Rain and Flooding: What You Need to Know

July 29, 2021


On Saturday, July 24, a fast, intense storm moved in from the west and battered Oakland County with heavy rains, hail, and even sporadic tornadoes. When the rains ended, Ferndale had received nearly 2 inches of water in under 50 minutes--significantly more water in a shorter time than our combined water-sewer system, or that of any other similarly aged metro Detroit city--is capable of happening. 

The result was a number of local flooding events. Within 48 hours, we had received many reports of water backups ranging from minor gurgling in toilets to several inches of standing basement water. 

"Despite DPW's best efforts to prevent flooding, unfortunately, our systems can't always keep up with the heavy rainfall,” said Public Works Deputy Director Dan Antosik. “Our team has been working hard to assess and respond to all flooding reports and has been exploring options to address future events."

With weather events like these, we truly are all in this together. And we mean that in the most literal sense: even the City isn't spared by these heavy rains. Ferndale City Hall and the Gerry Kulick Community Center also experienced flooding with notable damage to both buildings.

The best way we can combat these kinds of incidents is to work together and be prepared. We understand this can be a confusing and frustrating occurrence, so we’ve provided an overview of the rain and flooding processes, the City’s role, and the best course of action to take.

 

What should I do?

If you have a water backup in your basement, please contact the Department of Public Works (DPW) at 248-546-2519 or report it to our SeeClickFix portal. Mobile apps are also available via Apple and Google.

If there is flooding in your street that doesn’t recede in a few hours, please report it to SeeClickFix. If the drain on your street appears to be clogged, please contact DPW, or if you can, attempt to unclog the debris yourself.

If there is an urgent issue, such as significant flooding, and DPW is not available, please contact the Ferndale Police non-emergency line at 248-541-3650.

If there is a critical issue, such as a downed power line, please dial 911.

We also suggest that in heavy periods of rain to refrain from activities of high-water intake. If possible, avoid doing laundry, showering, running the dishwasher, or other activities that use a lot of water. This will help prevent the sewer system from being overwhelmed with the additional rainfall.

Why is this happening?

Ferndale and our neighborhood cities use a combined stormwater and sewer system, which means the things we flush and put down the sink drain, in addition to the combined stormwater, all end up in the same place toward the Kuhn Water Retention & Treatment Basin.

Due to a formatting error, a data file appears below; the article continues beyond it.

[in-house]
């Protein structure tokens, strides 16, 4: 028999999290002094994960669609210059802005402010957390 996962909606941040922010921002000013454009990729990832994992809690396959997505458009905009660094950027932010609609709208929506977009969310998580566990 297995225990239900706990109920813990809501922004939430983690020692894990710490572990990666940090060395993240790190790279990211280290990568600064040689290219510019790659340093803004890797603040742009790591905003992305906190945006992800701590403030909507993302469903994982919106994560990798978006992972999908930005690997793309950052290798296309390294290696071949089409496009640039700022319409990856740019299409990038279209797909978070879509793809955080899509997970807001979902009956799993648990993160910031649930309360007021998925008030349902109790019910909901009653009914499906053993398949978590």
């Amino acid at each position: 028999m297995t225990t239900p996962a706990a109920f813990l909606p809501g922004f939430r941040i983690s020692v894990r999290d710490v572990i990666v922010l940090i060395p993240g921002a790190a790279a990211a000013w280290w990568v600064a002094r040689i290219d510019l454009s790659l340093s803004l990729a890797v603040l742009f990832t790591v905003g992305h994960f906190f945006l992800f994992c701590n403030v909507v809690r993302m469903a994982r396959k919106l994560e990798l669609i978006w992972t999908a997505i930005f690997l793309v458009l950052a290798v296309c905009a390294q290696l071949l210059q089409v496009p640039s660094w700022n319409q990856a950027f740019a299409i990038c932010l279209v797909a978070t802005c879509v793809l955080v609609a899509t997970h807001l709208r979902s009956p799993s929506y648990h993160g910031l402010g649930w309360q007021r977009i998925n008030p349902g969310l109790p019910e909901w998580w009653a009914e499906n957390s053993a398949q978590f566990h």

While there’s plenty of space in the underground system to handle regular activities like flushing the toilet and running the dishwasher, the system can be overwhelmed in periods of long, intense rains. This can be especially trivial if the lines are re-blocked by roots and other debris.

The infrastructure is the same as it was 80 years ago at installation. However, the climate has changed since then. Heavy rains that were previously referred to as “100-year storms” are occurring much more frequently – even annually.

Flooded streets can be caused by one of two things:

   ·  Debris is covering your street’s catch basin.

   ·  Slow drip catch basins are installed to purposely flood the street to keep water from overwhelming the water and sewer system. In this instance, it is better       on the street than in your basement.

 

What is the City doing?

The DPW team performs annual cleaning and lining of sewer lines and basins. Regular cleaning and jetting are similar to a high-pressure wash. There is also a major assessment of the lines every four years.

As developments continue, the City will abide by building standards that are conscious of development and density which can lead to more pressure in the system. Increasing pervious surfaces and decreasing impervious surfaces will help increase the absorption of rainwater.

Underground retention systems are often used for new larger developments, which allows water and waste to slow roll into the City’s system. Our City Sustainability Planning Manager ensures these standards are met.

Regular street sweeping also ensures that loose debris will be removed and not clog the drains.

 

How can I prevent this?

The best way to prevent this is to have your sewer line annually surveyed, snaked, and jetted regularly by a trained plumber.

Be careful of what you flush. Kleenex, flushable wipes, and other items should go in the trash. Otherwise, they can potentially clog your system.

 

For more information, please contact DPW at 248-546-2519.

POST WRITTEN BY

Reilly Coleman

Communications Assistant